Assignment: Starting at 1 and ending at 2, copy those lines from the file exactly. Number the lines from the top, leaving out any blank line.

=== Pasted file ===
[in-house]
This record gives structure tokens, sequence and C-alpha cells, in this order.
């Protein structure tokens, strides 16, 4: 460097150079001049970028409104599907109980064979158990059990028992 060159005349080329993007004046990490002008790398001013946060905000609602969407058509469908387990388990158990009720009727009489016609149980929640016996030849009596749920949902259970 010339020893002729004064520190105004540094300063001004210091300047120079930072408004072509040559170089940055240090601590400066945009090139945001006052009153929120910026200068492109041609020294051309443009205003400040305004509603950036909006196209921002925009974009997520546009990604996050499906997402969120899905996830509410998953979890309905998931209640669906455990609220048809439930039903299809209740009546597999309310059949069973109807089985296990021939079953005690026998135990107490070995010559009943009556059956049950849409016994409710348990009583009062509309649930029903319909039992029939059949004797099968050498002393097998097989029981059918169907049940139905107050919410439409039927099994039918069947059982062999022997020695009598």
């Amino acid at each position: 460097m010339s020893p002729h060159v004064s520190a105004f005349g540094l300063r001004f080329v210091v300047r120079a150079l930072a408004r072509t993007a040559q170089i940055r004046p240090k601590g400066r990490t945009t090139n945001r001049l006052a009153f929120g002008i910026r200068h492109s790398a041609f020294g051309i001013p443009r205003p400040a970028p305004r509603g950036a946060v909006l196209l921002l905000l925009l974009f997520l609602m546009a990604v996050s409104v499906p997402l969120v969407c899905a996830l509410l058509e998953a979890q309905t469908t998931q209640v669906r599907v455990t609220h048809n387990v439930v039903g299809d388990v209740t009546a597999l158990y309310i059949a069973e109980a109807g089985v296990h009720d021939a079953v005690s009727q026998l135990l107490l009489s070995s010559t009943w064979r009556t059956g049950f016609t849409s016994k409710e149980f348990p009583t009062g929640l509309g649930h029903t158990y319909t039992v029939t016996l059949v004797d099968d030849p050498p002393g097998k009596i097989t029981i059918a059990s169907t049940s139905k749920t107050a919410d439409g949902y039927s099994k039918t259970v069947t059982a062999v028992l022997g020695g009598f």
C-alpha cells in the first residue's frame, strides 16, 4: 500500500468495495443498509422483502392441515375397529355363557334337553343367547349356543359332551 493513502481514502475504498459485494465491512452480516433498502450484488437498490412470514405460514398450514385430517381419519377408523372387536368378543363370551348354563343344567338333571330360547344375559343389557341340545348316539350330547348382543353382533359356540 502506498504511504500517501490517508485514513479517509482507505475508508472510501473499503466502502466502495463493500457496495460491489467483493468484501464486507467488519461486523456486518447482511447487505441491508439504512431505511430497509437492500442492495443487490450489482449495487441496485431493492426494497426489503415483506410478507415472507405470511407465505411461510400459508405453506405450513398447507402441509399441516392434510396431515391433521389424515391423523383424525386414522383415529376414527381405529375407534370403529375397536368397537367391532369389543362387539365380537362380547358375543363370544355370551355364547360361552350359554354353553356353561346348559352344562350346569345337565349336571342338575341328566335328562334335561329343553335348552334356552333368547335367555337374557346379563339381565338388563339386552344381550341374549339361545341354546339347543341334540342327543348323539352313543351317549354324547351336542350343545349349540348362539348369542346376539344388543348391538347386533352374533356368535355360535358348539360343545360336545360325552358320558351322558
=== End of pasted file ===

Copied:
[in-house]
This record gives structure tokens, sequence and C-alpha cells, in this order.